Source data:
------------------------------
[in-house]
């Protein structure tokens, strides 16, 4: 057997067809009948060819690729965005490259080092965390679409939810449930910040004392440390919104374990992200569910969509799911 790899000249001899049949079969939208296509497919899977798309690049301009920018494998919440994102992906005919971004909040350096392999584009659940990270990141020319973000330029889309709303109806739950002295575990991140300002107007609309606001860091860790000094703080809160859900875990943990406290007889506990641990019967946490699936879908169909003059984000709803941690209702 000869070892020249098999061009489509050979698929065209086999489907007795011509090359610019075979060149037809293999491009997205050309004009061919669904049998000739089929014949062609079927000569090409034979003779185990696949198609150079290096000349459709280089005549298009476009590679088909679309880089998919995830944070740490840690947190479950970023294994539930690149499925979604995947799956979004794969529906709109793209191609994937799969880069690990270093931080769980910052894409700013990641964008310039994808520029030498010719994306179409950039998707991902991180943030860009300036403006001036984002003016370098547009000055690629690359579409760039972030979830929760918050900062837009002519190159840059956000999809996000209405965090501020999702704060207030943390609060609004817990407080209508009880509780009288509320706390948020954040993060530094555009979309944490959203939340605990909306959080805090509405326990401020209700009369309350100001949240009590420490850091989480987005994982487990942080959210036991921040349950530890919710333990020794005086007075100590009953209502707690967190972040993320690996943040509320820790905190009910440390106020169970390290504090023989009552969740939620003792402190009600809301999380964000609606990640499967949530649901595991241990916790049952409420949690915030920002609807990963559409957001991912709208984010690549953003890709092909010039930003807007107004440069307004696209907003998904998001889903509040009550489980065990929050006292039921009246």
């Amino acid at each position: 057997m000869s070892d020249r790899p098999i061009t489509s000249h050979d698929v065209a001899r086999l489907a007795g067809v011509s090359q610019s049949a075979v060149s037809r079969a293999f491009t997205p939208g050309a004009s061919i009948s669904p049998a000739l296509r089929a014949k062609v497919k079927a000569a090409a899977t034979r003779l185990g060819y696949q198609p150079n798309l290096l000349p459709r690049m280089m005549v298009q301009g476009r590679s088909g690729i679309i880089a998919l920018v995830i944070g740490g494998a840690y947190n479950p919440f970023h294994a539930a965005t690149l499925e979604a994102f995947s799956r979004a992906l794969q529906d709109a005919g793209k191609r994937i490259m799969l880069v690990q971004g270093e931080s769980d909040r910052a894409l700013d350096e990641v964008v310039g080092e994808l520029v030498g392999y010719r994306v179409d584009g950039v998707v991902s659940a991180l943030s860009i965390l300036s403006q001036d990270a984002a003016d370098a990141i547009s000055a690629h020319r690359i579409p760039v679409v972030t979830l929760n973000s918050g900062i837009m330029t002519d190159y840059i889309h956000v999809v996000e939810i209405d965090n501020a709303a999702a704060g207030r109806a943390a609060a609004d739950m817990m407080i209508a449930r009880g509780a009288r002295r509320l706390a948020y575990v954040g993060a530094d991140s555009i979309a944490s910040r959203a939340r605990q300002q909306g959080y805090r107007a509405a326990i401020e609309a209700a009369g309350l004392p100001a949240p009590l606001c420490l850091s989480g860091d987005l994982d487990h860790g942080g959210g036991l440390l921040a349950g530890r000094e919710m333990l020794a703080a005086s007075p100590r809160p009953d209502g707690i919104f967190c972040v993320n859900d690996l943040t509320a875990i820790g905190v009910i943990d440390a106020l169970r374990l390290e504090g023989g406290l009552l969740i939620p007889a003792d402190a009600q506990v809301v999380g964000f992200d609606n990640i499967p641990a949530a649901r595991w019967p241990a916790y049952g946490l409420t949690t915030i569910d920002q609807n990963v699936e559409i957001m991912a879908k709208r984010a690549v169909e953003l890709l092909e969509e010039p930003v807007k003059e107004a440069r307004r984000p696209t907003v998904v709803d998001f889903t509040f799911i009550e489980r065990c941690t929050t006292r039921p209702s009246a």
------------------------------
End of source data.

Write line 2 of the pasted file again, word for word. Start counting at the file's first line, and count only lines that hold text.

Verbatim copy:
């Protein structure tokens, strides 16, 4: 057997067809009948060819690729965005490259080092965390679409939810449930910040004392440390919104374990992200569910969509799911 790899000249001899049949079969939208296509497919899977798309690049301009920018494998919440994102992906005919971004909040350096392999584009659940990270990141020319973000330029889309709303109806739950002295575990991140300002107007609309606001860091860790000094703080809160859900875990943990406290007889506990641990019967946490699936879908169909003059984000709803941690209702 000869070892020249098999061009489509050979698929065209086999489907007795011509090359610019075979060149037809293999491009997205050309004009061919669904049998000739089929014949062609079927000569090409034979003779185990696949198609150079290096000349459709280089005549298009476009590679088909679309880089998919995830944070740490840690947190479950970023294994539930690149499925979604995947799956979004794969529906709109793209191609994937799969880069690990270093931080769980910052894409700013990641964008310039994808520029030498010719994306179409950039998707991902991180943030860009300036403006001036984002003016370098547009000055690629690359579409760039972030979830929760918050900062837009002519190159840059956000999809996000209405965090501020999702704060207030943390609060609004817990407080209508009880509780009288509320706390948020954040993060530094555009979309944490959203939340605990909306959080805090509405326990401020209700009369309350100001949240009590420490850091989480987005994982487990942080959210036991921040349950530890919710333990020794005086007075100590009953209502707690967190972040993320690996943040509320820790905190009910440390106020169970390290504090023989009552969740939620003792402190009600809301999380964000609606990640499967949530649901595991241990916790049952409420949690915030920002609807990963559409957001991912709208984010690549953003890709092909010039930003807007107004440069307004696209907003998904998001889903509040009550489980065990929050006292039921009246």